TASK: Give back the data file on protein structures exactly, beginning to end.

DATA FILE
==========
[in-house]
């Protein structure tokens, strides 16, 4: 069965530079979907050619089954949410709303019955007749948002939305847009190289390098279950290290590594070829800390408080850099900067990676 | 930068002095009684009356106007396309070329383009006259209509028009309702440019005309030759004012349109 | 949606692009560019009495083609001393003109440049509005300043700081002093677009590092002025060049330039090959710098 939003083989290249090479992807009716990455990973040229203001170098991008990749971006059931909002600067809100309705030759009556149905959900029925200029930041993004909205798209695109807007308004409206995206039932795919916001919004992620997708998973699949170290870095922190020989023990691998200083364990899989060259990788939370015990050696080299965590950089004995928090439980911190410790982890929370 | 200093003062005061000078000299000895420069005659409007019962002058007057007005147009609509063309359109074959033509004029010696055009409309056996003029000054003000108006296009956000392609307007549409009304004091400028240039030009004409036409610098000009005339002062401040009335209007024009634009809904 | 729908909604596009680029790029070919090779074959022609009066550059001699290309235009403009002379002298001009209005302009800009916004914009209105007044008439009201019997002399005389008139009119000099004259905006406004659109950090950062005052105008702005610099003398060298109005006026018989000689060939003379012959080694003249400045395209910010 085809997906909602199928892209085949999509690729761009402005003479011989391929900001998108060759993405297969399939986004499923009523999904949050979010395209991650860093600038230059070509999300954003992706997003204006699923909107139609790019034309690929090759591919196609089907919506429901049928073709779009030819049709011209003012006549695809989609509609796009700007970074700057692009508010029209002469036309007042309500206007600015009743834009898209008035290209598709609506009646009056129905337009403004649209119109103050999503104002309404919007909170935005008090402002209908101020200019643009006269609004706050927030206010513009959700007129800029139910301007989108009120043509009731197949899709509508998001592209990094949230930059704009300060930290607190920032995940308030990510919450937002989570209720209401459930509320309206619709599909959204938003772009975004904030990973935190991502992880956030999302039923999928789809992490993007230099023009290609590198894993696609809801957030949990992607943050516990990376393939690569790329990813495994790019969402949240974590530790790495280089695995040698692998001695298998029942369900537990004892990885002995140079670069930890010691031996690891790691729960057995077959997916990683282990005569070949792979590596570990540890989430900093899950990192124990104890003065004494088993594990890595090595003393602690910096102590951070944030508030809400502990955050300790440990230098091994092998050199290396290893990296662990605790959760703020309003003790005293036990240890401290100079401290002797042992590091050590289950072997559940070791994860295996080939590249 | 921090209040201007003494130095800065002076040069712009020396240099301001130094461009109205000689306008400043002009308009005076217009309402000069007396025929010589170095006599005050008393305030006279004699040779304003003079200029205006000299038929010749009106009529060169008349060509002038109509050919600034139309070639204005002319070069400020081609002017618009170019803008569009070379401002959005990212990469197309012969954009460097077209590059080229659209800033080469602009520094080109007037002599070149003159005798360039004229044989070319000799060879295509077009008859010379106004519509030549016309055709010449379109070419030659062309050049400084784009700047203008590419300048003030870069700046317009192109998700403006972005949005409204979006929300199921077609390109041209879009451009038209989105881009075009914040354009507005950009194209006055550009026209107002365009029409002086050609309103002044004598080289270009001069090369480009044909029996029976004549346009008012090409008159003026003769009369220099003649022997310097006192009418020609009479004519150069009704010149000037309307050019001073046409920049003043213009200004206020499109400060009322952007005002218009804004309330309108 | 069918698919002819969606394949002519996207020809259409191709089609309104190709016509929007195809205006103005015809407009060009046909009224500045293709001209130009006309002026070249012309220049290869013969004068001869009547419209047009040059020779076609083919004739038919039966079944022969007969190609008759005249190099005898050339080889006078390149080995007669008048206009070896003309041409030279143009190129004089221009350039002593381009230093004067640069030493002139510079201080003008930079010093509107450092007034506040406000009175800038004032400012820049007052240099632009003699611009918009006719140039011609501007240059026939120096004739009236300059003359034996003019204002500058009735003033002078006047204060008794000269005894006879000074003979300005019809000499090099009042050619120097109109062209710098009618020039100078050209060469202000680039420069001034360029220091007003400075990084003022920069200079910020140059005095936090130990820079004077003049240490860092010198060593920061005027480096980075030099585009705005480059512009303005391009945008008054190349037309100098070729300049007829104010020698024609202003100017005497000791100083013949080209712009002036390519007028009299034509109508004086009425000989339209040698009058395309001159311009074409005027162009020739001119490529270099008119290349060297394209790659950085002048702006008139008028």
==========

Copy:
[in-house]
């Protein structure tokens, strides 16, 4: 069965530079979907050619089954949410709303019955007749948002939305847009190289390098279950290290590594070829800390408080850099900067990676 | 930068002095009684009356106007396309070329383009006259209509028009309702440019005309030759004012349109 | 949606692009560019009495083609001393003109440049509005300043700081002093677009590092002025060049330039090959710098 939003083989290249090479992807009716990455990973040229203001170098991008990749971006059931909002600067809100309705030759009556149905959900029925200029930041993004909205798209695109807007308004409206995206039932795919916001919004992620997708998973699949170290870095922190020989023990691998200083364990899989060259990788939370015990050696080299965590950089004995928090439980911190410790982890929370 | 200093003062005061000078000299000895420069005659409007019962002058007057007005147009609509063309359109074959033509004029010696055009409309056996003029000054003000108006296009956000392609307007549409009304004091400028240039030009004409036409610098000009005339002062401040009335209007024009634009809904 | 729908909604596009680029790029070919090779074959022609009066550059001699290309235009403009002379002298001009209005302009800009916004914009209105007044008439009201019997002399005389008139009119000099004259905006406004659109950090950062005052105008702005610099003398060298109005006026018989000689060939003379012959080694003249400045395209910010 085809997906909602199928892209085949999509690729761009402005003479011989391929900001998108060759993405297969399939986004499923009523999904949050979010395209991650860093600038230059070509999300954003992706997003204006699923909107139609790019034309690929090759591919196609089907919506429901049928073709779009030819049709011209003012006549695809989609509609796009700007970074700057692009508010029209002469036309007042309500206007600015009743834009898209008035290209598709609506009646009056129905337009403004649209119109103050999503104002309404919007909170935005008090402002209908101020200019643009006269609004706050927030206010513009959700007129800029139910301007989108009120043509009731197949899709509508998001592209990094949230930059704009300060930290607190920032995940308030990510919450937002989570209720209401459930509320309206619709599909959204938003772009975004904030990973935190991502992880956030999302039923999928789809992490993007230099023009290609590198894993696609809801957030949990992607943050516990990376393939690569790329990813495994790019969402949240974590530790790495280089695995040698692998001695298998029942369900537990004892990885002995140079670069930890010691031996690891790691729960057995077959997916990683282990005569070949792979590596570990540890989430900093899950990192124990104890003065004494088993594990890595090595003393602690910096102590951070944030508030809400502990955050300790440990230098091994092998050199290396290893990296662990605790959760703020309003003790005293036990240890401290100079401290002797042992590091050590289950072997559940070791994860295996080939590249 | 921090209040201007003494130095800065002076040069712009020396240099301001130094461009109205000689306008400043002009308009005076217009309402000069007396025929010589170095006599005050008393305030006279004699040779304003003079200029205006000299038929010749009106009529060169008349060509002038109509050919600034139309070639204005002319070069400020081609002017618009170019803008569009070379401002959005990212990469197309012969954009460097077209590059080229659209800033080469602009520094080109007037002599070149003159005798360039004229044989070319000799060879295509077009008859010379106004519509030549016309055709010449379109070419030659062309050049400084784009700047203008590419300048003030870069700046317009192109998700403006972005949005409204979006929300199921077609390109041209879009451009038209989105881009075009914040354009507005950009194209006055550009026209107002365009029409002086050609309103002044004598080289270009001069090369480009044909029996029976004549346009008012090409008159003026003769009369220099003649022997310097006192009418020609009479004519150069009704010149000037309307050019001073046409920049003043213009200004206020499109400060009322952007005002218009804004309330309108 | 069918698919002819969606394949002519996207020809259409191709089609309104190709016509929007195809205006103005015809407009060009046909009224500045293709001209130009006309002026070249012309220049290869013969004068001869009547419209047009040059020779076609083919004739038919039966079944022969007969190609008759005249190099005898050339080889006078390149080995007669008048206009070896003309041409030279143009190129004089221009350039002593381009230093004067640069030493002139510079201080003008930079010093509107450092007034506040406000009175800038004032400012820049007052240099632009003699611009918009006719140039011609501007240059026939120096004739009236300059003359034996003019204002500058009735003033002078006047204060008794000269005894006879000074003979300005019809000499090099009042050619120097109109062209710098009618020039100078050209060469202000680039420069001034360029220091007003400075990084003022920069200079910020140059005095936090130990820079004077003049240490860092010198060593920061005027480096980075030099585009705005480059512009303005391009945008008054190349037309100098070729300049007829104010020698024609202003100017005497000791100083013949080209712009002036390519007028009299034509109508004086009425000989339209040698009058395309001159311009074409005027162009020739001119490529270099008119290349060297394209790659950085002048702006008139008028």